From School Library Journal
Gr 9 Up–In this sequel to The Indigo Notebook (Delacorte, 2009), Zeeta and her single mother, who have spent each of Z's 16 years in a different country, are teaching English and making friends in Aix-en-Provence. Z always buys a new notebook in each country and fills it with observations, thoughts, dreams, and the answers to questions she asks people. As a way of making friends and getting to know her new country, she interviews people everywhere she goes. France is proving to be most intriguing: Z befriends an elderly couple who offer her a mystery to solve; the love of her life, Wendell, is flying in to spend time with her; she becomes smitten with a young street performer; and she is suddenly being given meaningful gifts by an anonymous admirer. With a hint of mystery, a bit of romance, a touch of travel, and some coming-of-age, this book covers a lot of ground without ever feeling scattered or haphazard. Resau's robust descriptions give readers a good picture of France and its people. Although one can guess where the plot is headed, teens will still want to go along for the ride, so enjoyable is the writing. The pace can be slow at times, even when Z and Wendell are sneaking about in tunnels below the town, trying to solve the mystery. But anyone who enjoys detailed settings and thoughtful narratives will be rewarded with this story.Geri Diorio, The Ridgefield Library, CT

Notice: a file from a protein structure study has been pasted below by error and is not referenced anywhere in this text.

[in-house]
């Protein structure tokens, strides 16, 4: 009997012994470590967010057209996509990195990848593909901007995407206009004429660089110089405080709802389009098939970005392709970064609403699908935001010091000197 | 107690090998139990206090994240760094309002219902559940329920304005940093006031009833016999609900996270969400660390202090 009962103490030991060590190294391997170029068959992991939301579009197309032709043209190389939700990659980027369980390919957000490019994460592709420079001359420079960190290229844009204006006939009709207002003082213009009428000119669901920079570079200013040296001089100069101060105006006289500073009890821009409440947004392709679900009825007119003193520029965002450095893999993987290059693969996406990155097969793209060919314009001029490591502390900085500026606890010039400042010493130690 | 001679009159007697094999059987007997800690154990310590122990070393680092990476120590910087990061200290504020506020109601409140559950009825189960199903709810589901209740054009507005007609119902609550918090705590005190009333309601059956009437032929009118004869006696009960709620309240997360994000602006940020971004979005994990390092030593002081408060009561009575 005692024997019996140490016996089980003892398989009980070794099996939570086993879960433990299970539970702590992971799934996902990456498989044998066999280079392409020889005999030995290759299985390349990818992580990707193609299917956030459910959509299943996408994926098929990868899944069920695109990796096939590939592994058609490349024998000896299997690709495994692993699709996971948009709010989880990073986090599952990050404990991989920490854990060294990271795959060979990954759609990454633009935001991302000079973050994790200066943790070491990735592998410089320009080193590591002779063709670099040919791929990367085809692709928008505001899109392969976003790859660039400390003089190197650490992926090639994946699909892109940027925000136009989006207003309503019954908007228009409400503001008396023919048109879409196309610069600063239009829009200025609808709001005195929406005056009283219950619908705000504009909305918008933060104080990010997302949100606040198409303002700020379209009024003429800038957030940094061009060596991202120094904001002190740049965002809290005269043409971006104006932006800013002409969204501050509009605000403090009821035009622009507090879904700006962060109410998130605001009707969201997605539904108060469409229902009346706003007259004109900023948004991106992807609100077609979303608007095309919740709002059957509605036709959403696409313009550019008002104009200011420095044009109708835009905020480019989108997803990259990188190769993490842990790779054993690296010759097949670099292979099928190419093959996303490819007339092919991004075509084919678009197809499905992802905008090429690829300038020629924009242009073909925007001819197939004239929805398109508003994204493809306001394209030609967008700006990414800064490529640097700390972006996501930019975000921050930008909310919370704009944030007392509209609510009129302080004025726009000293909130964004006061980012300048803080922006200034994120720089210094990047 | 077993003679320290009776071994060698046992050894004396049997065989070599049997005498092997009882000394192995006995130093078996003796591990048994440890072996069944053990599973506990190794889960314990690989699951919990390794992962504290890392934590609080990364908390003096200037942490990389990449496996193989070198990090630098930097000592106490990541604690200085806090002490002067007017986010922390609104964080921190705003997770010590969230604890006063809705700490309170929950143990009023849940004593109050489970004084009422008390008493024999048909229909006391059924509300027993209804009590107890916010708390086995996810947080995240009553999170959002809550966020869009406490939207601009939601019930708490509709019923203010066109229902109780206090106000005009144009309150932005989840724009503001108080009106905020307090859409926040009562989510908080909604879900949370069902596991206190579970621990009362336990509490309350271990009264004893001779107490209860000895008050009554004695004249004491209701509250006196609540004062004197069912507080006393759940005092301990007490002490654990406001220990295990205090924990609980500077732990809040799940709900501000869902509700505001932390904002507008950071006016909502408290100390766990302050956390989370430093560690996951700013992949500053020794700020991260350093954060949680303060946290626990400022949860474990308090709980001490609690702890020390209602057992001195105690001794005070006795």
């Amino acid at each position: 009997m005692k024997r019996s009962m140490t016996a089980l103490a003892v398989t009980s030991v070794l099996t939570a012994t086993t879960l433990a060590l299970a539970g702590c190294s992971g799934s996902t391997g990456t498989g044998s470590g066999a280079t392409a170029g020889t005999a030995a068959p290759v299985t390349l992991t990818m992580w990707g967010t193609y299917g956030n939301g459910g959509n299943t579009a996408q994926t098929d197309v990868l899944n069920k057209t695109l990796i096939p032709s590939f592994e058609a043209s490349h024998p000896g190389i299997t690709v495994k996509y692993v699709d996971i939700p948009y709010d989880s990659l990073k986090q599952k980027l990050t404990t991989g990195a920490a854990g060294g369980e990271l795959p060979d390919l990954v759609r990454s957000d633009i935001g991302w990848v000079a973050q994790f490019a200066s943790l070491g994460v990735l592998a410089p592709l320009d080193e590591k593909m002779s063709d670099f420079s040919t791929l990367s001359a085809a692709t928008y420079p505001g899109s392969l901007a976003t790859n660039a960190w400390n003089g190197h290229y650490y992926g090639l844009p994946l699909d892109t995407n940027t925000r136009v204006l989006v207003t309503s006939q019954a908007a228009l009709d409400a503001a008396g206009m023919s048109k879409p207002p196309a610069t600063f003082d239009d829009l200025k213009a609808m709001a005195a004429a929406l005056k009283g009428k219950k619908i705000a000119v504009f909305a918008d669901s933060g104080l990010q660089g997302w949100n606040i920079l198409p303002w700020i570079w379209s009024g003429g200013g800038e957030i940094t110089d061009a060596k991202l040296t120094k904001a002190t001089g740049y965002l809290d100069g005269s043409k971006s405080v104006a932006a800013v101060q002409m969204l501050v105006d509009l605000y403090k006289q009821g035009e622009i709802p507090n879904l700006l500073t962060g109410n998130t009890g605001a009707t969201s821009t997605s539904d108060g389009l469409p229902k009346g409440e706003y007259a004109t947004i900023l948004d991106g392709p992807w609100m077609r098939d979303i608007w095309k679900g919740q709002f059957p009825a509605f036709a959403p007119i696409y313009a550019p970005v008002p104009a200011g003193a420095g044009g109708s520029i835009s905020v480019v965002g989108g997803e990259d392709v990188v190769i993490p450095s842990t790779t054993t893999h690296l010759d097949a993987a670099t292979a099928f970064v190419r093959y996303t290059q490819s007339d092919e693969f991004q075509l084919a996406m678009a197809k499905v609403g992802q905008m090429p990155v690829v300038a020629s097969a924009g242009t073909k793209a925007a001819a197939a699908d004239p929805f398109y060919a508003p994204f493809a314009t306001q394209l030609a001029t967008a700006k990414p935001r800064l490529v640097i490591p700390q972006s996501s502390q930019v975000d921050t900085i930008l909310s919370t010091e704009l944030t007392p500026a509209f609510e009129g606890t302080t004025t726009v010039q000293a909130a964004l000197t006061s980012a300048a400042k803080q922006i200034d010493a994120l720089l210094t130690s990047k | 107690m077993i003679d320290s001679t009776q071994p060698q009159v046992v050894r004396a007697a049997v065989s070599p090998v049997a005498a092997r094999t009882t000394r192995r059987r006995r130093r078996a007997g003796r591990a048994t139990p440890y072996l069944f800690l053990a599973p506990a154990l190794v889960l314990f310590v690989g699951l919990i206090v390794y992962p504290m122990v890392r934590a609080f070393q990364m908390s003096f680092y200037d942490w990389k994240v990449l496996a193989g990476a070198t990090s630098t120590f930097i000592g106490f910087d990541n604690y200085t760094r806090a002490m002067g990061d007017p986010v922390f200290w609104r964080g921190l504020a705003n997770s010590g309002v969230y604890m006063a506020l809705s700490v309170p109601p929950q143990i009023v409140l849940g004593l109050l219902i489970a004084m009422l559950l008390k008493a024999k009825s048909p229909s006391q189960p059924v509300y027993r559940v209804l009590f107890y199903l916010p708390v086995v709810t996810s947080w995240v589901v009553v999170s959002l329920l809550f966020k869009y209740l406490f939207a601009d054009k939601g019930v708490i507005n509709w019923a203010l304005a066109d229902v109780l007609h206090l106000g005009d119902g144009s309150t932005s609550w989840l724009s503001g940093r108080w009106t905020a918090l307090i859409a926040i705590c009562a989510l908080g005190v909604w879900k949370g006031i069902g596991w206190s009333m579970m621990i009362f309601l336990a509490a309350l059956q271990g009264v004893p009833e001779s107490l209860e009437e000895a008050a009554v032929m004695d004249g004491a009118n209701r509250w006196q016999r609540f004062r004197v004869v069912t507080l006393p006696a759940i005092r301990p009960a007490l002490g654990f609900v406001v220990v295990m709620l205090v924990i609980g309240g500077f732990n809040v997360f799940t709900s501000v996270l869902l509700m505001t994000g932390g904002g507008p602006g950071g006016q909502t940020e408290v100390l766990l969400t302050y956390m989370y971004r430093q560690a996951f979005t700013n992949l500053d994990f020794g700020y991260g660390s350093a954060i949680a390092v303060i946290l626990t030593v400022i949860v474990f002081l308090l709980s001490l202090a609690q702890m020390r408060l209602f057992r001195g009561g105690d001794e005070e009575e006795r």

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Sixteen-year-old Zeeta, first met in The Indigo Notebook (2009), has lived in 16 countries; she and her peripatetic artist mother, Layla, move every year. In this volume, they land in beautiful Aix en Provence, France, where Zeeta looks forward to spending the summer with her American boyfriend, Wendell, who has signed up for a study program. Then Zeeta meets gorgeous, enigmatic Jean-Claude, and when Wendell arrives, she splits things off in her confusion. Once again, Resau adds shimmering dimensions of magic realism; here, underground springs fabled to bestow immortality are an undercurrent to both the city and the story. Resau relies on contrivances to knit her numerous plot strands, particularly one involving Zeeta’s search for her never-met father. But readers will enjoy the endearing, unconventional characters, including free-spirited Layla (“If she quotes Rumi again, I’ll scream,” Zeeta says), and they will be easily caught by the lyrical prose, the “soft, honeyed air” of the seductive setting, and Zeeta’s passionate questions about life and romance: “What sets your soul on fire?” “Can love last a lifetime?” Grades 7-11. --Gillian Engberg